“I’m a relatively disciplined writer who composes the whole book before beginning to execute and write it. Of course, you can’t hold – you cannot imagine a whole novel before you write it; there are limits to human memory and imagination. Lots of things come to your mind as you write a book, but again, I make a plan, chapter, know the plot.” – Orhan Pamuk
1.) Writing Groups: How To Write a Constructive Critique – by Mandy Wallace
General Thoughts on Writing a Series
These articles are just the beginning when it comes to writing a series. They are here to give you a basic idea of where you want to be heading. Some of them will have the same basic information, but will have a twist on it, or will include something different that the others don’t have, so you may want to skim some of them.
1.) How To Write A Series – Writer’s Edit (Scroll down a bit to get to the table of contents. Read Parts 2.1 – 2.4 titled “Should I write a series?”. This is a very basic article that goes into all of the aspects of writing a series and we will reference it throughout the course, but many of the other articles will go into more detail on these subjects.)
2.) How to Plan a Book Series – NY Book Editors
3.) How to Plan a Book Series (a #StorySocial recap) – by Kristen Kieffer (This is a recap of a Twitter conversation, with answers to basic questions from a variety of people.)
4.) How-to Write a Series – by Sara Katayama
5.) Writing a Series: How Much Do We Need to Plan Ahead? – by Jami Gold
Organizing Your Notes
Skim through these articles to find an organizational tool or method that works for you.
1.) Creating Your Very Own Story Bible– by J.M. Butler
2.) A Novel Strategy: How to Organize Big Writing Projects – Forrest Dylan Bryant (This is specifically for using Evernote, however, the tips here can be applied to other applications as well.)
3.) How to Organize and Develop Ideas for Your Novel – by Laura Whitcomb (This uses index cards to help you plot your novel.)
4.) How Scrivener Helped Me Organize All My Writing – by Thorin Klosowski
5.) The Complete Guide To Bullet Journaling For Writers – by Writer’s Edit
6.) Family Echo – This is a free website that can be used to create family trees.
7.) Notebook.ai – This website is great for keeping track of your sci-fi and fantasy world building notes. (Please note, however, that you can only plan out your people, places, and items for free. There is a monthly subscription fee if you want to plan out creatures, deities, flora, languages, magic, and other things.)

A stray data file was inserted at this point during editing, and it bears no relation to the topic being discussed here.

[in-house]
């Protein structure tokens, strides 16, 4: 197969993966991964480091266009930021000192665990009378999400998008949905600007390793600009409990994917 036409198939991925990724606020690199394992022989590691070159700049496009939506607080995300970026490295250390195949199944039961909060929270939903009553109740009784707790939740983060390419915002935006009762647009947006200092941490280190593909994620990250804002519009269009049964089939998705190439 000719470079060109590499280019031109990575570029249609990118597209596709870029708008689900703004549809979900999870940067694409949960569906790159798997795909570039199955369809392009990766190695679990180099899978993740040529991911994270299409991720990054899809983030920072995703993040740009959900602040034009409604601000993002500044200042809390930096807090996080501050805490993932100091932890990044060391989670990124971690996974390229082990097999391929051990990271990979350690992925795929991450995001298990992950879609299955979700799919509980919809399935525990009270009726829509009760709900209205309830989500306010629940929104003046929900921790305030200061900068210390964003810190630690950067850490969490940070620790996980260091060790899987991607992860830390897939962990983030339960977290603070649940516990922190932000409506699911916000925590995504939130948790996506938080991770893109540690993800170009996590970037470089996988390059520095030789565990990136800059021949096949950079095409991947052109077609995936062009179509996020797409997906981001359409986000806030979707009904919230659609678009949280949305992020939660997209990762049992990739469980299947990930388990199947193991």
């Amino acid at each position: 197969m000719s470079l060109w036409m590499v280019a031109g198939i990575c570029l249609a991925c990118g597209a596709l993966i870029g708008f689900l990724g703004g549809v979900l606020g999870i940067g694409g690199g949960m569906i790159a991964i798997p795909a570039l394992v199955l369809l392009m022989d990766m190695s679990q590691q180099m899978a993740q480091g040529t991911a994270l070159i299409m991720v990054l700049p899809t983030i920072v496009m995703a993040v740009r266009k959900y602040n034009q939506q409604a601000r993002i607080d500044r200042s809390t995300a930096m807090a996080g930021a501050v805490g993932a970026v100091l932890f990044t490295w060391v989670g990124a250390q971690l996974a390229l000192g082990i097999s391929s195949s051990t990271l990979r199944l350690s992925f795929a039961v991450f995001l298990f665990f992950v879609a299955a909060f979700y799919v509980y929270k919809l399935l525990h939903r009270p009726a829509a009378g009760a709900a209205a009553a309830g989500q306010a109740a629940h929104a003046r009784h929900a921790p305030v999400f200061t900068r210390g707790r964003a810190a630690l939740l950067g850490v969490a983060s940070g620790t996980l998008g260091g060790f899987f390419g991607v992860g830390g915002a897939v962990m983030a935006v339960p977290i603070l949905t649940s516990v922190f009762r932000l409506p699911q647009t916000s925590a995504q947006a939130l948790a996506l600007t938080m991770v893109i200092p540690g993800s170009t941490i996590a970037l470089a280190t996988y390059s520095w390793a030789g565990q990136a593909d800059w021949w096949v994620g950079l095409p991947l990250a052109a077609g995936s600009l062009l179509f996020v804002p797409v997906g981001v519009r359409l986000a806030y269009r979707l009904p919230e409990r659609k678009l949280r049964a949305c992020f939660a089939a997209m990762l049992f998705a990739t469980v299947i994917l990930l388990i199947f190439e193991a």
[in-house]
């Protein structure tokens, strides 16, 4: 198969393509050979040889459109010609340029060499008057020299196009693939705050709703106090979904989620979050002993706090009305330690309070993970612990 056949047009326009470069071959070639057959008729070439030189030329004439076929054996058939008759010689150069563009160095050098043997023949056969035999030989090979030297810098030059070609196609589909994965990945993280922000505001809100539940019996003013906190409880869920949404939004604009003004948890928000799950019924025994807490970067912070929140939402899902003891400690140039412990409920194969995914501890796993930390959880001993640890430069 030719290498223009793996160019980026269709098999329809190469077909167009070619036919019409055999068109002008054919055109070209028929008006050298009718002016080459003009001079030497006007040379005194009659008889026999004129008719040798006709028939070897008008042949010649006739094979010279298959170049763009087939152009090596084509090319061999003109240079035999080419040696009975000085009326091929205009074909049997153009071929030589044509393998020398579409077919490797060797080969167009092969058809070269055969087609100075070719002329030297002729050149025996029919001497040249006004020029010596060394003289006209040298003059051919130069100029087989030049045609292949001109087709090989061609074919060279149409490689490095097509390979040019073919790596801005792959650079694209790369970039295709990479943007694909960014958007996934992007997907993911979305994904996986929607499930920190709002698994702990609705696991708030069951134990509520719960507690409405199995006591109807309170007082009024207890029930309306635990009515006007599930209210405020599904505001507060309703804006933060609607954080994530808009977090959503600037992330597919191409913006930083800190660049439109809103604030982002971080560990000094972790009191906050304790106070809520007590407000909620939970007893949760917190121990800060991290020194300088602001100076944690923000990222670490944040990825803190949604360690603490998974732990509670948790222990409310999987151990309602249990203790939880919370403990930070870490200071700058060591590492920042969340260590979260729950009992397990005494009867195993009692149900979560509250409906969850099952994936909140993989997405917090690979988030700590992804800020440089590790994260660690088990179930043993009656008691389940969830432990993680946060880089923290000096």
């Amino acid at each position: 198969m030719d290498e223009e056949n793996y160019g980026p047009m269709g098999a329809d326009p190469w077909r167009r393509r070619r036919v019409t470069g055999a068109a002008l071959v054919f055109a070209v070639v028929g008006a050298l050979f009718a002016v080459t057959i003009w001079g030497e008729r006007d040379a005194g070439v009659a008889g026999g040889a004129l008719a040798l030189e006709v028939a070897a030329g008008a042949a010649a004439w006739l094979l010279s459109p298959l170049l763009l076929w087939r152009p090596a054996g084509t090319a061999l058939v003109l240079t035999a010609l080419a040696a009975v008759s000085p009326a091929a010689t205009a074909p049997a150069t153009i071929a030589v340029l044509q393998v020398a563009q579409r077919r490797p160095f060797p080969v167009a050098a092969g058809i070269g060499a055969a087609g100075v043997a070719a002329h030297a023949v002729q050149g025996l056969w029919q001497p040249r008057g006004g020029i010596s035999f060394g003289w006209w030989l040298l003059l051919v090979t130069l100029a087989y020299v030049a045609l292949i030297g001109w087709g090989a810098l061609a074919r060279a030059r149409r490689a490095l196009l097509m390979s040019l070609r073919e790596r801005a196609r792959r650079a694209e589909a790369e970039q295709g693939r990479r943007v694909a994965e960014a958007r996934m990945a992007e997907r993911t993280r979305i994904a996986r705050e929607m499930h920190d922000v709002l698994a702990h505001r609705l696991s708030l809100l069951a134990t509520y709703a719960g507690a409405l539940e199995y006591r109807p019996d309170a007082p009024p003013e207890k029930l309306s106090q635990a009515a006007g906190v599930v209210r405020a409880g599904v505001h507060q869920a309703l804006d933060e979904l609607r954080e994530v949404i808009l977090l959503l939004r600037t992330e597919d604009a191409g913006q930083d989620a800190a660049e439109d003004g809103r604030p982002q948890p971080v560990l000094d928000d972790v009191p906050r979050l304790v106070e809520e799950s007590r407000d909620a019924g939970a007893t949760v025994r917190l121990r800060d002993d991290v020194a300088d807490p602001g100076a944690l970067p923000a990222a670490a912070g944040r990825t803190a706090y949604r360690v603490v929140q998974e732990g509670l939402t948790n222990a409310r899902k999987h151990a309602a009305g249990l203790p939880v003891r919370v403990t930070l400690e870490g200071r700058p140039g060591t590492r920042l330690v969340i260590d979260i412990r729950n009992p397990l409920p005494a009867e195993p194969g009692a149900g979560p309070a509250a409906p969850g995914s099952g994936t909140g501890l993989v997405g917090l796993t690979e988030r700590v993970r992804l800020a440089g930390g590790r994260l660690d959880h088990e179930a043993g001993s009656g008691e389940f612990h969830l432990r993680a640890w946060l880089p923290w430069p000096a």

1.) From the article “How to Write a Series” by Writer’s Edit, answer the following questions about your own work: a) Is your genre suited to a series? b) Is your plot suited to a series? c) Are your characters suited to a series? d) Can you commit to writing a series?
2.) Do you have a rough (or concrete) idea of how many books your series will be? What is it?
3.) It’s perfectly okay if your idea turns out to be a single novel instead of a series. There may be ways you can leave your “universe” open to future books if a new character or a new plot idea comes to you later on. If this is where you think your novel is, think on how you might leave it open for more stories, or more characters to play around in your world.
4.) Find an organizational tool or method that works for you, even if it’s not one of those mentioned above. You might even find it helpful to combine methods. Start inputting your notes into it. If you’re a “panster” (not into planning ahead) at least give one, or more, of these a try. You might surprise yourself and find something useful.
1.) Discuss the articles you read. Where there any that were more helpful than others? List 1-2 things you learned that maybe you hadn’t known or thought of before. This is also a good place to reintroduce yourself, if necessary.
Getting in the Mood:
1.) Write for 15 minutes: Free write your opening scene, introducing us to your first characters and the situation and location they’re in.
2.) Split into smaller groups, if necessary. Each person gets a chance to read their 15 minutes of writing.
3.) After each person reads, others give feedback: a) What worked? b) What needs more work? Be as specific as you can.
1.) Get into small groups and have each person discuss their plots and characters and how they will fill out a series or how they may leave the first novel open to future stories and characters for when inspiration strikes. Have group members explain what they think works and what needs improvement, being as specific as possible.
2.) Get into small groups and discuss what organizational tool or method you plan to use. How will this work for you? Are you combining any methods? If you have ideas on what might work well for someone’s project, let them know!